Monday, May 9, 2011
The famous editor, Sol Stein has a definition of a writer. In How To Grow A Novel, Stein writes:
A writer is someone who looks forward to the day's work. . . a person who knows that whatever one first sets down is a draft, that drafts are palimpsests ready for change the next day and the next day until they can no longer be improved. . .It all starts each day with the necessity of putting words on paper.
Stein's definition is clear and concise. If you want to become a writer you must realize that writing is work; enjoyable, committed, daily work.
In The Complete Guide To Writing Fiction, celebrated sci-fi author, Ray Bradbury states that anyone who wants to become a writer should start by reading. Bradbury compares reading to Cracker Jack: “The more you eat, the more you want.” He writes:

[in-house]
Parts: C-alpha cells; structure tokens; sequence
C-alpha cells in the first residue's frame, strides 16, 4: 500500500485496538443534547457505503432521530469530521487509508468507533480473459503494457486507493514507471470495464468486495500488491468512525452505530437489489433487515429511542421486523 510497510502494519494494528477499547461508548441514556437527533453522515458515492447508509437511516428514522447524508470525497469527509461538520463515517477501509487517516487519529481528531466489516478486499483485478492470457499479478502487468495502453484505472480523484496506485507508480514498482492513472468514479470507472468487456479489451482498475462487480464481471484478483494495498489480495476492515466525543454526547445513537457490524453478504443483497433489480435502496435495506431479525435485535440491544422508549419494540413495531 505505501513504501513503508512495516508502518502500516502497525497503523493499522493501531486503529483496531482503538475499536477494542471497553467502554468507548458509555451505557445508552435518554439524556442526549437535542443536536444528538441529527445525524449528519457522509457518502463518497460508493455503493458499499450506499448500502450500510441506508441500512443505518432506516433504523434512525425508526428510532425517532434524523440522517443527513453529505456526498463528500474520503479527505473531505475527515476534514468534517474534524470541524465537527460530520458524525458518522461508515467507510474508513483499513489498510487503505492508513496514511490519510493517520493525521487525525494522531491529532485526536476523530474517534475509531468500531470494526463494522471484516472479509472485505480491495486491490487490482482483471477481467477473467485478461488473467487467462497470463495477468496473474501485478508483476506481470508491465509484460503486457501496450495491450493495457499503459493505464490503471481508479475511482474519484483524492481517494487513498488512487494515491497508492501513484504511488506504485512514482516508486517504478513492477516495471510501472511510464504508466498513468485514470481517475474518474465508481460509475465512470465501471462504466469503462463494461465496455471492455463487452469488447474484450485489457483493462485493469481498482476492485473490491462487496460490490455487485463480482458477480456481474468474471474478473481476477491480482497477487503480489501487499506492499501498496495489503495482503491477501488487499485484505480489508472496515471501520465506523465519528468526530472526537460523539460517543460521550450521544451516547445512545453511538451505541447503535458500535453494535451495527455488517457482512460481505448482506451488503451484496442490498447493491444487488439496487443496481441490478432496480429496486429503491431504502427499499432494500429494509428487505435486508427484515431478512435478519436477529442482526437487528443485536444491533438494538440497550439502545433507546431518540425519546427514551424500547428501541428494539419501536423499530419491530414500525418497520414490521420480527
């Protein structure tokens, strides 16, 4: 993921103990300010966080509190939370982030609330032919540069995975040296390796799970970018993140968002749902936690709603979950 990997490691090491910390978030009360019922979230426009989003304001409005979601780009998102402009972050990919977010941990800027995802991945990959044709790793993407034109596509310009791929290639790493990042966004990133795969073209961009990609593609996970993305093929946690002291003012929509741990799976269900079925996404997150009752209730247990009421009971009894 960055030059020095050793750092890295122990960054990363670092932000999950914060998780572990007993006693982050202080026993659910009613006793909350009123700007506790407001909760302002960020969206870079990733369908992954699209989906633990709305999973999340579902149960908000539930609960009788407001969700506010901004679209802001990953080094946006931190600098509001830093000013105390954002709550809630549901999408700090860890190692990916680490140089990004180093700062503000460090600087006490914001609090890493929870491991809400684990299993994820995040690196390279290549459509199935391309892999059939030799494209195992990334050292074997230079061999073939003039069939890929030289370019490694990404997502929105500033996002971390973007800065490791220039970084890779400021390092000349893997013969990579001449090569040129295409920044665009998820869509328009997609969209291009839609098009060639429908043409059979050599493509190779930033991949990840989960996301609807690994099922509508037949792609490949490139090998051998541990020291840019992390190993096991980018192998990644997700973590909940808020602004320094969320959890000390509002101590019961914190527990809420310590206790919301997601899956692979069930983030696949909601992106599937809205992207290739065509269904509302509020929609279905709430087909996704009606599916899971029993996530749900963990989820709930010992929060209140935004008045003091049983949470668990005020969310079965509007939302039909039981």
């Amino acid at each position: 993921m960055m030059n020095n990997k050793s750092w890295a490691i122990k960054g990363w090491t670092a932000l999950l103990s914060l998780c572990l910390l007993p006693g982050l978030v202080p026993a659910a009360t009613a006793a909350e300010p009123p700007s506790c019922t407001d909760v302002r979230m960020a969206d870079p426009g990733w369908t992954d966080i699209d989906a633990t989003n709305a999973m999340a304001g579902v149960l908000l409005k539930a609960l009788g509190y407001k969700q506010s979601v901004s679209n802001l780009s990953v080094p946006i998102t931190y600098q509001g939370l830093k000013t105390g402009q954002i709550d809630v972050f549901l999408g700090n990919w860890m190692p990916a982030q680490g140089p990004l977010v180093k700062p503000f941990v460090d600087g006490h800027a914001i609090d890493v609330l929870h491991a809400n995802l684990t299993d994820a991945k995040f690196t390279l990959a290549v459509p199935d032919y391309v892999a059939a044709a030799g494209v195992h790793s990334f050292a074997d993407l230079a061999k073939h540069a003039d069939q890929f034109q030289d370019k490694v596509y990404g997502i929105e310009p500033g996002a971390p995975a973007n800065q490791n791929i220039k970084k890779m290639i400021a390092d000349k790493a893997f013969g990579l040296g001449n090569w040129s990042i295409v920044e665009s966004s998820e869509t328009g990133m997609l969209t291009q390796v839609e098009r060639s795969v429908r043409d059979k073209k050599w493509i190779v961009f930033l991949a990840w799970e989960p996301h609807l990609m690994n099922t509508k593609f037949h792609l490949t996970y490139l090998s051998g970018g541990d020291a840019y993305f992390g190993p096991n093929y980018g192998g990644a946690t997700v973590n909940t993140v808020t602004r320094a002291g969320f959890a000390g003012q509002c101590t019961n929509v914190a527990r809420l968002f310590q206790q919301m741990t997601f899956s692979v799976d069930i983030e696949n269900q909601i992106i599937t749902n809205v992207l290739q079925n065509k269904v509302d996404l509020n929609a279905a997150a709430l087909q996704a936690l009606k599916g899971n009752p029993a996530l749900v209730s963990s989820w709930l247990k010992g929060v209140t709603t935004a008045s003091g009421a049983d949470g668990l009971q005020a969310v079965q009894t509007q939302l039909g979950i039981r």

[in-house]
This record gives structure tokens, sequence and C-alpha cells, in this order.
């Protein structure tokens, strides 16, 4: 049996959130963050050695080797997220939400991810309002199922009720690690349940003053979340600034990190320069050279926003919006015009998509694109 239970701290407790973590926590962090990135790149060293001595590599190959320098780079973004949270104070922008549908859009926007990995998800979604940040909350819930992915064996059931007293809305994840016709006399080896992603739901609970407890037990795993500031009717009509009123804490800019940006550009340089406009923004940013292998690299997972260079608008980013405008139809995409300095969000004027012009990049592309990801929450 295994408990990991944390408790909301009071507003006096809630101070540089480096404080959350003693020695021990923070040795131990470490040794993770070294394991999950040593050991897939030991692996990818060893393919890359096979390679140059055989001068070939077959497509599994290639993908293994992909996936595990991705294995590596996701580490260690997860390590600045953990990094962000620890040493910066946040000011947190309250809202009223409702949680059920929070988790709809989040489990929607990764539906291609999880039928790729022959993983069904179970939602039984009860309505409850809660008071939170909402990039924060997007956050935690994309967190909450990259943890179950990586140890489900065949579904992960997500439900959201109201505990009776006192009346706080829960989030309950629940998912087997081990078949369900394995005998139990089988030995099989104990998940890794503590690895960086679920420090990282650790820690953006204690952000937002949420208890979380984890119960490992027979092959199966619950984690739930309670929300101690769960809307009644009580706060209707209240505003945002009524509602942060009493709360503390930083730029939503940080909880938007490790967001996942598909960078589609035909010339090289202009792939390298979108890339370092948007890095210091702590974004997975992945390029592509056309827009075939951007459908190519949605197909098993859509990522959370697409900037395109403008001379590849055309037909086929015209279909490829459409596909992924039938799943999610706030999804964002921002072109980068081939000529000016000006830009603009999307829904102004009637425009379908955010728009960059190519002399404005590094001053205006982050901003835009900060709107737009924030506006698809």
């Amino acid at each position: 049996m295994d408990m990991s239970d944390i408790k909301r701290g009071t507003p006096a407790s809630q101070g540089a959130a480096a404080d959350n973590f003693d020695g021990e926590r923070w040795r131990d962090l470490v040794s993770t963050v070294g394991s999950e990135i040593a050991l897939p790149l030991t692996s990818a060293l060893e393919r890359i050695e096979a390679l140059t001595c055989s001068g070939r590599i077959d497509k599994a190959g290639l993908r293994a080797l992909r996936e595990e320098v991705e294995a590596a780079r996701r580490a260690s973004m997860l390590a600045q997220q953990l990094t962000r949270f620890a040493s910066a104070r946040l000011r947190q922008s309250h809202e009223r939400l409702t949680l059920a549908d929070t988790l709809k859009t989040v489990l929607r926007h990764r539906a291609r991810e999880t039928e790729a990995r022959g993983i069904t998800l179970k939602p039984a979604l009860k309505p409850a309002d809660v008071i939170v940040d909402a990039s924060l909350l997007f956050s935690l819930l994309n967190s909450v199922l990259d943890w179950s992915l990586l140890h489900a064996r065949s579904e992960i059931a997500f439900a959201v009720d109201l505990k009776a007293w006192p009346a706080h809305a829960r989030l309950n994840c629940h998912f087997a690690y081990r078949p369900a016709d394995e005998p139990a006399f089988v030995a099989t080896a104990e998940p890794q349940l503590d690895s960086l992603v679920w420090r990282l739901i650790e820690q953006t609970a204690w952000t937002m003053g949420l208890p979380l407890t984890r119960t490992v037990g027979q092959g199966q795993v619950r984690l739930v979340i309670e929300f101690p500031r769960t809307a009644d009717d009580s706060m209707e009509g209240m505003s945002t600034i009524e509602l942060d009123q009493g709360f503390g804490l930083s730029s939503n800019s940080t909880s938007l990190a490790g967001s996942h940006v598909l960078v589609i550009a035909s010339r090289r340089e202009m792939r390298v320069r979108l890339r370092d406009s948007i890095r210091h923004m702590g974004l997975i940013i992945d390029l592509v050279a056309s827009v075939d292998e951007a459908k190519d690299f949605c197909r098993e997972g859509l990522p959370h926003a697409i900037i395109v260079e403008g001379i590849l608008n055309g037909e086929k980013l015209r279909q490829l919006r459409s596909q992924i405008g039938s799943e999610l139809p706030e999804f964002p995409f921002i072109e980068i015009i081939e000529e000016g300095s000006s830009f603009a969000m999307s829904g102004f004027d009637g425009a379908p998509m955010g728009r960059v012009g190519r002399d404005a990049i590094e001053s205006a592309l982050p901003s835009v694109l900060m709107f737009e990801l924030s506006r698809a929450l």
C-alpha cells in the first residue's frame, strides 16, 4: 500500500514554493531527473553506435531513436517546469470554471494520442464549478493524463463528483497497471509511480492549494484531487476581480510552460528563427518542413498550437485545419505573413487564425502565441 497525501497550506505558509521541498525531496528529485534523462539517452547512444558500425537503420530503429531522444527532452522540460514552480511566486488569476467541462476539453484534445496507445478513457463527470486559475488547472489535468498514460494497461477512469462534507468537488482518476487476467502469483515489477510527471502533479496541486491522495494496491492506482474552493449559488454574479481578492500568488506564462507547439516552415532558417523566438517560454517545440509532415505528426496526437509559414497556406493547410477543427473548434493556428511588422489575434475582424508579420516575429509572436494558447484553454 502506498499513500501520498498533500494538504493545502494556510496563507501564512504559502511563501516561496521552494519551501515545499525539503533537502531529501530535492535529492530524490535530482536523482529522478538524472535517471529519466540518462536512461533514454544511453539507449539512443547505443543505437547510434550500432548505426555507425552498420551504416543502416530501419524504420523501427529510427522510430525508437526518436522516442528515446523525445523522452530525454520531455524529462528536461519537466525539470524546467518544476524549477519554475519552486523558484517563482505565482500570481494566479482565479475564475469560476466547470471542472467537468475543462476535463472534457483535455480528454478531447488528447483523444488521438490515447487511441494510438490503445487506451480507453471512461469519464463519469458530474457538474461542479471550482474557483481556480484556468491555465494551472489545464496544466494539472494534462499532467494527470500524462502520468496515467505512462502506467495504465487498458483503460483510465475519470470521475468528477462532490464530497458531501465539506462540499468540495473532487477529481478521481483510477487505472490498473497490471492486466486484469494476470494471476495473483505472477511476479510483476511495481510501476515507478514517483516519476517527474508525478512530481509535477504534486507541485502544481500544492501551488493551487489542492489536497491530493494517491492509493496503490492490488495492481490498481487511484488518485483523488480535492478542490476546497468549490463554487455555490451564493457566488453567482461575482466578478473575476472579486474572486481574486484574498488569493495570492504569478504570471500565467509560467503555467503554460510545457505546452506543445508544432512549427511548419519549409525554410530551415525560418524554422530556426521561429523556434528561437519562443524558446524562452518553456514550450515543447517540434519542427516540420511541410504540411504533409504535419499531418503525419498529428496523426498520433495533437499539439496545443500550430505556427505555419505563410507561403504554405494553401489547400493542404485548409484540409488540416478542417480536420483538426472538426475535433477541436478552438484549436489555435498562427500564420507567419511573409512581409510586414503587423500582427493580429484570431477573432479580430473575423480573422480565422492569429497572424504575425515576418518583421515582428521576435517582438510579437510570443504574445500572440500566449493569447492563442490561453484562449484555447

And the more you read, the more the ideas begin to explode around inside your head, run riot, meet head-on in beautiful collisions so that when you go to bed at night the damned visions color the ceiling and light the walls with huge exploits and wonderful discoveries.
What does Bradbury say about the people who found his behavior peculiar during his endeavor to write? “If I had listened to all the tastemongers and fools and critics I would have played a safe game, never jumped the fence, and become a nonentity whose name would not be known to you now.”
In other words, if it is your desire to write, don't let others influence your decision. We all have a unique gift to contribute to the world. We have millions of authors writing every genre imaginable, each one writing from his or her own experiences and desires. Isn't it wonderful to go to the library or the internet and find the variety of books and genres from which to choose.
I'm always open to reading new authors and genres. Why? Because I can learn something new from each of them. Something that will help me to become a better writer.
How did you become a writer? What or who influenced you? I look forward to reading your responses.